NOVEMBER 2-5, 2017

and year round

in partnership with the MADISON PUBLIC LIBRARY FOUNDATION

Go Big Read: Just Mercy - Bryan Stephenson - <span class="date-display-single">10/26/2015 - 7:00pm</span>

Go Big Read: Just Mercy

10/26/2015 - 7:00pm

Union South - Wisconsin Union - Varsity Hall

In partnership with Go Big Read, the Wisconsin Book Festival presents Bryan Stevenson for Just Mercy.  A powerful true story about the potential for mercy to redeem us, and a clarion call to fix our broken system of justice from one of the most brilliant and influential lawyers of our time.  
 
Bryan Stevenson was a young lawyer when he founded the Equal Justice Initiative, a legal practice dedicated to defending those most desperate and in need: the poor, the wrongly condemned, and women and children trapped in the farthest reaches of our criminal justice system. One of his first cases was that of Walter McMillian, a young man who was sentenced to die for a notorious murder he insisted he didn t commit. The case drew Bryan into a tangle of conspiracy, political machination, and legal brinksmanship and transformed his understanding of mercy and justice forever. 
 
Just Mercy is at once an unforgettable account of an idealistic, gifted young lawyer's coming of age, a moving window into the lives of those he has defended, and an inspiring argument for compassion in the pursuit of true justice.

Bryan Stevenson

About Presenter Bryan Stevenson

 

A 1985 graduate of Harvard, with both a Masters in Public Policy from the Kennedy School of Government and a J.D. from the School of Law, Bryan Stevenson joined the clinical faculty at New York University School of Law in 1998.  Stevenson has been representing capital defendants and death row prisoners in the deep south since 1985 when he was a staff attorney with the Southern Center for Human Rights in Atlanta, Georgia. Since 1989, he has been Executive Director of the Equal Justice Initiative (EJI), a private, nonprofit law organization he founded that focuses on social justice and human rights in the context of criminal justice reform in the United States. EJI litigates on behalf of condemned prisoners, juvenile offenders, people wrongly convicted or charged, poor people denied effective representation and others whose trials are marked by racial bias or prosecutorial misconduct.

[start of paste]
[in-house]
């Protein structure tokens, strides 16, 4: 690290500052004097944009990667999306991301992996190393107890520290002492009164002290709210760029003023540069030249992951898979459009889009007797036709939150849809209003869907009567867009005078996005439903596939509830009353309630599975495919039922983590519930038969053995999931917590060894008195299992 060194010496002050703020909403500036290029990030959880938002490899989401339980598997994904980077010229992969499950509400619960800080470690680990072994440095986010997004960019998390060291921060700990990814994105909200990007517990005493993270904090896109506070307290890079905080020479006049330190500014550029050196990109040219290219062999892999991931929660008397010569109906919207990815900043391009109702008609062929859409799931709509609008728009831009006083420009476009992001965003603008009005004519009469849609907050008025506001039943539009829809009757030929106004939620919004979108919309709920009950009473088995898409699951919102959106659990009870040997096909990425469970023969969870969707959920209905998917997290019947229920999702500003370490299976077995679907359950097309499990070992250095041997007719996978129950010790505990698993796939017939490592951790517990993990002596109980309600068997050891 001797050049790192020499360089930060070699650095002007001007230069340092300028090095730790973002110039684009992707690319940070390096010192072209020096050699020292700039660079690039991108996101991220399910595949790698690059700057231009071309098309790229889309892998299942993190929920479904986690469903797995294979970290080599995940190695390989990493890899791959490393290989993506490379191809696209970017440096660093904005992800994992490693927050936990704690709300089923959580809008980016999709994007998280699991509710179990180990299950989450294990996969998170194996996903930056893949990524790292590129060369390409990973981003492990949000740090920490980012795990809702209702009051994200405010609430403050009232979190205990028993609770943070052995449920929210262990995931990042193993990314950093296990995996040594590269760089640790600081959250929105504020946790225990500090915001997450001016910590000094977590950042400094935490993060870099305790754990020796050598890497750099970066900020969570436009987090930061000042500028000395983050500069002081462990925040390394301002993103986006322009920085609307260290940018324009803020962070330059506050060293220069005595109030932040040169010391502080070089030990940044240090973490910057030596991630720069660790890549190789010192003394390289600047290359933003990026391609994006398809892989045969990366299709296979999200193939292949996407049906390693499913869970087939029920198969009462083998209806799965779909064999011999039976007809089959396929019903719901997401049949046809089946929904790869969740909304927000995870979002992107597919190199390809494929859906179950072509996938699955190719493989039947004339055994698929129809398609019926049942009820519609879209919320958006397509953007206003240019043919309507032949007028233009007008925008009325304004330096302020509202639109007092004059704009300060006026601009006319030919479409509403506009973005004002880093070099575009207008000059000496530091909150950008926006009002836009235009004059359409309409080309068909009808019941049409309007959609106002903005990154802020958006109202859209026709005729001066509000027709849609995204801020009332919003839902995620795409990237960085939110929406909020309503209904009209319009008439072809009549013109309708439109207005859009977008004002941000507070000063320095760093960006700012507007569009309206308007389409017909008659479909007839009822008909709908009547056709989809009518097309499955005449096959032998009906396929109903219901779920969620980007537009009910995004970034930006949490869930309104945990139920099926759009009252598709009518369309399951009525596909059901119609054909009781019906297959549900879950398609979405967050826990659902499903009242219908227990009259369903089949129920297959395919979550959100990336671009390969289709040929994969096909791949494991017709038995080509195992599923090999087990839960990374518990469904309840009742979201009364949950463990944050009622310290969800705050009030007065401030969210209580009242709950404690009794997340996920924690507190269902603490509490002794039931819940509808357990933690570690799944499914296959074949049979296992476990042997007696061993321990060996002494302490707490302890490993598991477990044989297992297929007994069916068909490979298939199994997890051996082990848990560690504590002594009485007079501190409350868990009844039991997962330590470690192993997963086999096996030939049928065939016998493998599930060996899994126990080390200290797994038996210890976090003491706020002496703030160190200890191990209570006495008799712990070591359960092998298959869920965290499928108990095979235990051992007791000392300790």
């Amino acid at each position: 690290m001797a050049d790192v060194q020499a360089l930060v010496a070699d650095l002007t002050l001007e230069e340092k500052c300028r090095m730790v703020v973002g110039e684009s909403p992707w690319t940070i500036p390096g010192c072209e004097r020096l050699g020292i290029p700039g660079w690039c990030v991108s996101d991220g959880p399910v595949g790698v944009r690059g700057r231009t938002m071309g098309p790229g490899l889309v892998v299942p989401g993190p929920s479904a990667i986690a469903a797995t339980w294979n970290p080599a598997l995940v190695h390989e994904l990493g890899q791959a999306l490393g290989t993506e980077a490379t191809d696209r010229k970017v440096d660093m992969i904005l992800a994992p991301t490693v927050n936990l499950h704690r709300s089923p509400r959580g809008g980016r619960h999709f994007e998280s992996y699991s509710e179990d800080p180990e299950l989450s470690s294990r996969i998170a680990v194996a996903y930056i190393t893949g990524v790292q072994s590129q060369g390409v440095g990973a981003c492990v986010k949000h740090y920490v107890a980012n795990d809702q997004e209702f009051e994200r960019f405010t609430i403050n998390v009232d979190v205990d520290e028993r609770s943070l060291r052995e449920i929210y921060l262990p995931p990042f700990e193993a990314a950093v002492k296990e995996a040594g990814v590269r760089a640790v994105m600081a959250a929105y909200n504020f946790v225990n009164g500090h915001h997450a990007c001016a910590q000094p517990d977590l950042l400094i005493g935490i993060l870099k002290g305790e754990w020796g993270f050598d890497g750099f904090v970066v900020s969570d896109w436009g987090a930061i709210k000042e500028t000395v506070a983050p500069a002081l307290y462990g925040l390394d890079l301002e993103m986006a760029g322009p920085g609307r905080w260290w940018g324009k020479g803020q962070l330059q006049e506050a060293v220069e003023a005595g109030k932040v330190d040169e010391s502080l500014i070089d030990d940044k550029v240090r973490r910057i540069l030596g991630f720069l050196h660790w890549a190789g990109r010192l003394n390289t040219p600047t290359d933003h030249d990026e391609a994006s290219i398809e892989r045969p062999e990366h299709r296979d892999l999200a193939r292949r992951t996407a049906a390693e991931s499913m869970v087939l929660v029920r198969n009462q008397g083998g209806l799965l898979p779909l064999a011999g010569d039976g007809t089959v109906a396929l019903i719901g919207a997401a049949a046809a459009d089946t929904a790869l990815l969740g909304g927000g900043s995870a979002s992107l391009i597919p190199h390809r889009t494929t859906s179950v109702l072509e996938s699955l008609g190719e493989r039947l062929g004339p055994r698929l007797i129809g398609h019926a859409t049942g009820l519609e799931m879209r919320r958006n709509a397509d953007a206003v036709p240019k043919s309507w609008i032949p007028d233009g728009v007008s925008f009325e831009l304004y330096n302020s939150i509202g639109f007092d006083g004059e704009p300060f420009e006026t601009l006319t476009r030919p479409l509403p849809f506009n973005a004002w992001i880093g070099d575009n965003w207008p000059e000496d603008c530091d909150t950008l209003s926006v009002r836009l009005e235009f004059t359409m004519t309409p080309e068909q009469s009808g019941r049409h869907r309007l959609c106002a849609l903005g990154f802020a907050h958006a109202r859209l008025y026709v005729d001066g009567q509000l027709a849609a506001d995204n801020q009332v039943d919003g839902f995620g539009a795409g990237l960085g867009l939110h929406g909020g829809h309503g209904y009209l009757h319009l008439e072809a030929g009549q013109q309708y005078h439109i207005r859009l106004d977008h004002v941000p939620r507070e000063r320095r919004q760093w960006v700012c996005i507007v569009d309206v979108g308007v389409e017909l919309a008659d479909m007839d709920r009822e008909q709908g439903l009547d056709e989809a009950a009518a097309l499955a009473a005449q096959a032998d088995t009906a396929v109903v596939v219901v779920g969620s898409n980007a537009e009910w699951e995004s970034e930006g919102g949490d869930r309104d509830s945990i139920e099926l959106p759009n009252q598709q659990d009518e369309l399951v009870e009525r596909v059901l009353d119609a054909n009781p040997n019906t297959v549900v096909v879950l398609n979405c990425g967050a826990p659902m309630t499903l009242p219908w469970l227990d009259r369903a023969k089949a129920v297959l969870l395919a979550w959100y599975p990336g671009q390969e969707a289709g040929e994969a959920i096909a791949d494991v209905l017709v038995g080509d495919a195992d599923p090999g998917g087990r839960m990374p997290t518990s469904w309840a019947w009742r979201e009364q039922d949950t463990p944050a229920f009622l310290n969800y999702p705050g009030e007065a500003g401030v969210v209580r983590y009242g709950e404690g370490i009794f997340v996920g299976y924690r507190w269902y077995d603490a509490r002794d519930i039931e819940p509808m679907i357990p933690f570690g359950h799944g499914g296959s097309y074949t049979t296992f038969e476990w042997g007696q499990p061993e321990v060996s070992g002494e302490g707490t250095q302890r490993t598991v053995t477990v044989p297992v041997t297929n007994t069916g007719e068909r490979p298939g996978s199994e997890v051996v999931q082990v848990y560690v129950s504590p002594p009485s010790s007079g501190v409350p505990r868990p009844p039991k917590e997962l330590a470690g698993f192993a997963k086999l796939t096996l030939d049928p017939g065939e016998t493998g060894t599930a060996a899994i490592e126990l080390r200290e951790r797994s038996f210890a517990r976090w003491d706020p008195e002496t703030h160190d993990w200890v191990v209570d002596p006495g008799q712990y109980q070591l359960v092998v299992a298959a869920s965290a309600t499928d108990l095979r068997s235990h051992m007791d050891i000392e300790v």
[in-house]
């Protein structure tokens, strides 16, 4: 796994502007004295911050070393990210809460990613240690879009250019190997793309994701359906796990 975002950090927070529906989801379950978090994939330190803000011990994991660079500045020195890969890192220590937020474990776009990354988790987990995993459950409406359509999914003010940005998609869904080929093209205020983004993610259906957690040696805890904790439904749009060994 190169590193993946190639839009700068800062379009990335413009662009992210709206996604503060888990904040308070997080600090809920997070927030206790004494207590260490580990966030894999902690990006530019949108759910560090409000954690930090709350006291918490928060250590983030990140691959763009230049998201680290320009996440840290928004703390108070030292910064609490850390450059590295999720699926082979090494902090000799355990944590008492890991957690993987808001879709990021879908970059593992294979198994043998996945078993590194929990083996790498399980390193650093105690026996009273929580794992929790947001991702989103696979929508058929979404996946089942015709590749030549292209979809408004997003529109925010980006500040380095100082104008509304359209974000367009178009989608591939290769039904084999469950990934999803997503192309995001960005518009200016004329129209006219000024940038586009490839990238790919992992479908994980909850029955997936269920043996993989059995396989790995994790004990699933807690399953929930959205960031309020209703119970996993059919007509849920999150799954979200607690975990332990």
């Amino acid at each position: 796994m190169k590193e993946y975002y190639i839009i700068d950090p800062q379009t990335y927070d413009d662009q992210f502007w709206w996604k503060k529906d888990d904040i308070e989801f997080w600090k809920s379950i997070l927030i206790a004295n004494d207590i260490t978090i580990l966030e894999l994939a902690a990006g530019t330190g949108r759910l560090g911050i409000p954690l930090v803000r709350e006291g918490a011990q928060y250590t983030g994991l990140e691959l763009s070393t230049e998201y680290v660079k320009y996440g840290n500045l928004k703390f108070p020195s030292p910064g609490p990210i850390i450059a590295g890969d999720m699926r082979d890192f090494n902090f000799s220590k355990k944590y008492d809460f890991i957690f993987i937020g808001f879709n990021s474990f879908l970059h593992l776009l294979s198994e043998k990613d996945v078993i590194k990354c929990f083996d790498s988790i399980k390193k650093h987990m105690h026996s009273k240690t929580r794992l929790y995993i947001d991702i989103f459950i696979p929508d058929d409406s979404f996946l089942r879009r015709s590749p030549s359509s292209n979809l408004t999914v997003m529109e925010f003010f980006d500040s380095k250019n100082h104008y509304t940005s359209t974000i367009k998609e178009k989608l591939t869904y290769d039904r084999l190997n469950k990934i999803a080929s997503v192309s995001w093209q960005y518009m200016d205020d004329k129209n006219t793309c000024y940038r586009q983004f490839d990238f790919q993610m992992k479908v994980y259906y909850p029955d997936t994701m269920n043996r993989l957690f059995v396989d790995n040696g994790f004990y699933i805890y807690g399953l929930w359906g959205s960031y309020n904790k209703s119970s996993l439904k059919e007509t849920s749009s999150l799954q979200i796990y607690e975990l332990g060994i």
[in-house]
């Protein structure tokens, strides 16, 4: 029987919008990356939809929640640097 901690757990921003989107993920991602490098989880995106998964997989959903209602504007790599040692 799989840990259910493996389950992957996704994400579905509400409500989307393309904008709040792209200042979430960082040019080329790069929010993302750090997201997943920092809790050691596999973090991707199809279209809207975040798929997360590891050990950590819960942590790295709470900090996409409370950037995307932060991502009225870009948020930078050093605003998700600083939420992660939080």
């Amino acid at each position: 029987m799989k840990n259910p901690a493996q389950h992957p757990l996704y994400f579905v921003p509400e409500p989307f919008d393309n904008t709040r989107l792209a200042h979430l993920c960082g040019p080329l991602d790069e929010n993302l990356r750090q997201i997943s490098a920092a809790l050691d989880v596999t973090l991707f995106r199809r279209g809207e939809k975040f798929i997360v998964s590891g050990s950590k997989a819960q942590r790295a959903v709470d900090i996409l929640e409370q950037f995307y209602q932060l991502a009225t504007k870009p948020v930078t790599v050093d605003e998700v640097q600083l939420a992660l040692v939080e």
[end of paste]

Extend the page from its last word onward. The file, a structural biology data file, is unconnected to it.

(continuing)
Stevenson’s work has won him national acclaim. In 1995, he was awarded the prestigious MacArthur Fellowship Award Prize. He is also a 1989 recipient of the Reebok Human Rights Award, the 1991 ACLU National Medal of Liberty, and in 1996, he was named the Public Interest Lawyer of the Year by the National Association of Public Interest Lawyers. In 2000, Stevenson received the Olaf Palme Prize in Stockholm, Sweden for international human rights and in 2004, he received the Award for Courageous Advocacy from the American College of Trial Lawyers and the Lawyer for the People Award from the National Lawyers Guild. In 2006, NYU presented Mr. Stevenson with its Distinguished Teaching Award. He has also received honorary degrees from several universities, including Yale University, the University of Pennsylvania, and Georgetown University School of Law. Stevenson has served as a visiting professor of law at the University of Michigan School of Law. He has also published several widely disseminated manuals on capital litigation and written extensively on criminal justice, capital punishment and civil rights issues.
 
 
Being on the Law School faculty, Stevenson says, “offers an excellent opportunity to explore ways of training law students to consider the legal needs of the poor and to effectively serve the indigent in resource-deprived regions such as the American deep south.”

RECENT BOOK:

Just Mercy


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